The Lake Agnes Trail starts at Lake Louise and brings you to a variety of different options you can go for at various levels. I did hike part of Lake Agnes, but not to Plain of Six Glaciers, which was a very popular and highly recommended route among everyone I talked to/read. This trail is 10.8KM (loop). This trail is ranked as moderate on AllTrails, but it’s said to be on the easier end depending on your fitness level. Since I didn’t hike it myself, I’ve left it under moderate. On this trail, you’ll see lakes, mountains, and incredible views.
This trail is only 5.1KM (out and back) and takes you along the famous Icefields Parkway. You’ll go through beautiful forests with creeks, waterfalls, and be rewarded with dramatic views of the Saskatchewan Glacier and river. This is a unique trail to tackle if you’re looking for something that you don’t see on as many people’s highly recommended lists but it looks like a hidden gem.
Johnston Canyon to Ink Pots
If you’re at Johnston Canyon hiking to the lower or upper falls, you have the option to also hike to the Ink Pots. This is on SO many people’s recommended lists for the first time you visit Banff but unfortunately, we didn’t have the time to squeeze it in. This trail will take you 11.7KM (out and back), past the lower and upper falls that are more popular, and to some beautiful vantage points. Bonus! This trail is accessible year-round.
Sentinel Pass via Larch Valley Trail
This was one of the hikes we did on our trip to Banff and my favourite. Sentinel Pass is ranked “Hard” on AllTrails which really intimidated me but I would put it more under the moderate category for anyone that is relatively in-shape as once you get past the first 2.5KM (approximately) of uphill climbing, then the trail completely flattens out and it becomes way easier. This trail is 11KM (out and back) and takes you via the Larch Valley Trail which is absolutely beautiful in the fall as the Larch’s change colour. You’ll be rewarded with some incredible views on this hike. You can also do just the Larch Valley Trail and turnaround vs. continuing to Sentinel Pass.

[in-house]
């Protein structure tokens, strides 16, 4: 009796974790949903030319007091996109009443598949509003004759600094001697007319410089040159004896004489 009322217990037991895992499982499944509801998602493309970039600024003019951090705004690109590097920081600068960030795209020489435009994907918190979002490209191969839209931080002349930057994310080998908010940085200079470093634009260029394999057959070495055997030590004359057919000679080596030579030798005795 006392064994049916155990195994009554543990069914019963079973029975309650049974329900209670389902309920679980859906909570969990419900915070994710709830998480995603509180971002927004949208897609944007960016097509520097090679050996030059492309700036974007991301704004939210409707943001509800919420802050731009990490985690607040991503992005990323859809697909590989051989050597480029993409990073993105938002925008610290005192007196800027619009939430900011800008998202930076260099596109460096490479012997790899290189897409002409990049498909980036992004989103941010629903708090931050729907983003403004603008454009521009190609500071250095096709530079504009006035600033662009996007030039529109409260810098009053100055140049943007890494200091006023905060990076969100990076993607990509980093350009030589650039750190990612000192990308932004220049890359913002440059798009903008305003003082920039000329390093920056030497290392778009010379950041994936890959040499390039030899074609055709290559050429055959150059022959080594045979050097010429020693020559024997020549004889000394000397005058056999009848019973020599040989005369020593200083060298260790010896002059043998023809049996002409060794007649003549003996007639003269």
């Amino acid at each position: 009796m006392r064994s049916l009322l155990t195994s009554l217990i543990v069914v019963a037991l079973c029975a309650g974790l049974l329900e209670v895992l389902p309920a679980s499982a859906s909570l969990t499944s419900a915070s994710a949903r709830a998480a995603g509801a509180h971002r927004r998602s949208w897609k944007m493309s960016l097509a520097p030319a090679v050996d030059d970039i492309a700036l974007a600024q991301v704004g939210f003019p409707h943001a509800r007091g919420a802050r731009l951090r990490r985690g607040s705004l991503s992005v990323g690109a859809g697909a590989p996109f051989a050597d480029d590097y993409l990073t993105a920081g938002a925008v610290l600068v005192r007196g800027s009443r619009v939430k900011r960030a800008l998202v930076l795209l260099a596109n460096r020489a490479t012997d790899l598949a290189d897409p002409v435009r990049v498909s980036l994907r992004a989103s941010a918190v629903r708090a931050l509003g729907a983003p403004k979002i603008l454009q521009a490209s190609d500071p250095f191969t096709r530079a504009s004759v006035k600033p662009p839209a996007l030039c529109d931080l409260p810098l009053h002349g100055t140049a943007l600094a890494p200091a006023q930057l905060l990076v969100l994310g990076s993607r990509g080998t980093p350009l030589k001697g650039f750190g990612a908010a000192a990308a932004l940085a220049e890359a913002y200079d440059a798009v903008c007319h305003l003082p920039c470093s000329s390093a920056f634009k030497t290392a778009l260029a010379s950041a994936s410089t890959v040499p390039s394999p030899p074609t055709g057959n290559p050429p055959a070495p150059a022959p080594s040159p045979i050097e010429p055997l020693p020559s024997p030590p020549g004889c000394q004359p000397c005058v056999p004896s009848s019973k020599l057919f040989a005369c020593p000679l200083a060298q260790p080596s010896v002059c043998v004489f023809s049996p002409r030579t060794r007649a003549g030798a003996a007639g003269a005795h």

Cirque Peak via Helen Lake Trail
A challenging 15.9KM (out and back) trail that starts at Bow Lake and climbs to the summit of Cirque Peak. It has beautiful views along the way of the park, including sights of Dolomite Peak, Wapta Icefields, Peyto Lake, and more. It is recommended that you tackle this trail with poles and proper footwear.
Mount St. Piran
Starting at the base of Lake Louise, Mount St. Piran trail is a 13KM (out and back) trail that is made up of mostly switchbacks. This route will take you past Lake Agnes and the teahouse, where the trail is naturally busier, then will die down as most people opt for the Little Beehive route instead. This trail, however, gives you a bit more of a challenge and is a good intro to scrambling. This hike includes beautiful views of Devil’s Thumb, Fairview, and Little and Big Beehive (to name a view). The 360-degree view on a clear day is supposed to be phenomenal.
Devil’s Thumb via Lake Agnes Trail
As you can tell, the Lake Agnes Trail offers a lot of extensions you can take beyond it. This Devil’s Thumb route is 12.9KM (out and back) and brings you beyond Big Beehive. The hike will be moderate until that point, however, if you are willing to take the challenge, this trail offers incredible views, and you can see more than four glaciers at the top along with views of Lake Agnes, and Lake Louise.
Fairview Mountain Summit
Last but not least, another challenging mountain hike that was recommended to me was the Fairview Mountain Summit. This 9.2KM (out and back) trail starts at Lake Louise and is a well-maintained trail until you hit Saddleback Pass where it becomes a bit of a scramble. If you are willing to make the hike, you’ll be rewarded with spectacular views at the top.
I know these aren’t close to all the wonderful trails that are offered in Banff National Park, so I want to know what ones you would add to this list or what your favourite is. Let me know in the comments!